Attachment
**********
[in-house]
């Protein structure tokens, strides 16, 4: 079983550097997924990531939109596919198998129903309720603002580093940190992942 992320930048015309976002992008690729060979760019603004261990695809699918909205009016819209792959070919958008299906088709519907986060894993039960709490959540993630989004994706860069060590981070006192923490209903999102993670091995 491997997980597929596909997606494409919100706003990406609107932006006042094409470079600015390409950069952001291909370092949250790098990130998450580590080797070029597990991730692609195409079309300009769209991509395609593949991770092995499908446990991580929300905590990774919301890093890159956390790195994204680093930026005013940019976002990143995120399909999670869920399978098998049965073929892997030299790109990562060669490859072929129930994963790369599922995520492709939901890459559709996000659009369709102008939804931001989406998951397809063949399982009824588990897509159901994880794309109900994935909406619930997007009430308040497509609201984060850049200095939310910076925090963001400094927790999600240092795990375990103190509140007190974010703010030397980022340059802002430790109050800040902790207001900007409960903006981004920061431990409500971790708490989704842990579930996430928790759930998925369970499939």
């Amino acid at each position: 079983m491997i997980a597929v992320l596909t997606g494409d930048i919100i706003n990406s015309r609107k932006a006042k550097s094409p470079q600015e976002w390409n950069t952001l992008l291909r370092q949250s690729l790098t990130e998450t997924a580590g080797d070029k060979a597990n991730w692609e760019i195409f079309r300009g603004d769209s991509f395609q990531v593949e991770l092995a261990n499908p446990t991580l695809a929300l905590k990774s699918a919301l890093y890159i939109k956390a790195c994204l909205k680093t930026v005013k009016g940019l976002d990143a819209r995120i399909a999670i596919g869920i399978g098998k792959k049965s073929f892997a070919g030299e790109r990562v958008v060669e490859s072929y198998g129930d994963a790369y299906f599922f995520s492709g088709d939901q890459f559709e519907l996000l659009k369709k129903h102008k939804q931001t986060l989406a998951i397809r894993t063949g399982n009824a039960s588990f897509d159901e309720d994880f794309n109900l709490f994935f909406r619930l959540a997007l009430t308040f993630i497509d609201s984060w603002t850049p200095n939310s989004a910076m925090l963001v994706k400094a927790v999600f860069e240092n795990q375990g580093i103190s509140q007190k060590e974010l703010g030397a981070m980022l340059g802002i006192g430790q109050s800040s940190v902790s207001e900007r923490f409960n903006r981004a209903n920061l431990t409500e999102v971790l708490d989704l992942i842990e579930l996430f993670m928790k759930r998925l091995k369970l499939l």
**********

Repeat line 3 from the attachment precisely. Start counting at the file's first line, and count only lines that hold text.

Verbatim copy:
């Amino acid at each position: 079983m491997i997980a597929v992320l596909t997606g494409d930048i919100i706003n990406s015309r609107k932006a006042k550097s094409p470079q600015e976002w390409n950069t952001l992008l291909r370092q949250s690729l790098t990130e998450t997924a580590g080797d070029k060979a597990n991730w692609e760019i195409f079309r300009g603004d769209s991509f395609q990531v593949e991770l092995a261990n499908p446990t991580l695809a929300l905590k990774s699918a919301l890093y890159i939109k956390a790195c994204l909205k680093t930026v005013k009016g940019l976002d990143a819209r995120i399909a999670i596919g869920i399978g098998k792959k049965s073929f892997a070919g030299e790109r990562v958008v060669e490859s072929y198998g129930d994963a790369y299906f599922f995520s492709g088709d939901q890459f559709e519907l996000l659009k369709k129903h102008k939804q931001t986060l989406a998951i397809r894993t063949g399982n009824a039960s588990f897509d159901e309720d994880f794309n109900l709490f994935f909406r619930l959540a997007l009430t308040f993630i497509d609201s984060w603002t850049p200095n939310s989004a910076m925090l963001v994706k400094a927790v999600f860069e240092n795990q375990g580093i103190s509140q007190k060590e974010l703010g030397a981070m980022l340059g802002i006192g430790q109050s800040s940190v902790s207001e900007r923490f409960n903006r981004a209903n920061l431990t409500e999102v971790l708490d989704l992942i842990e579930l996430f993670m928790k759930r998925l091995k369970l499939l």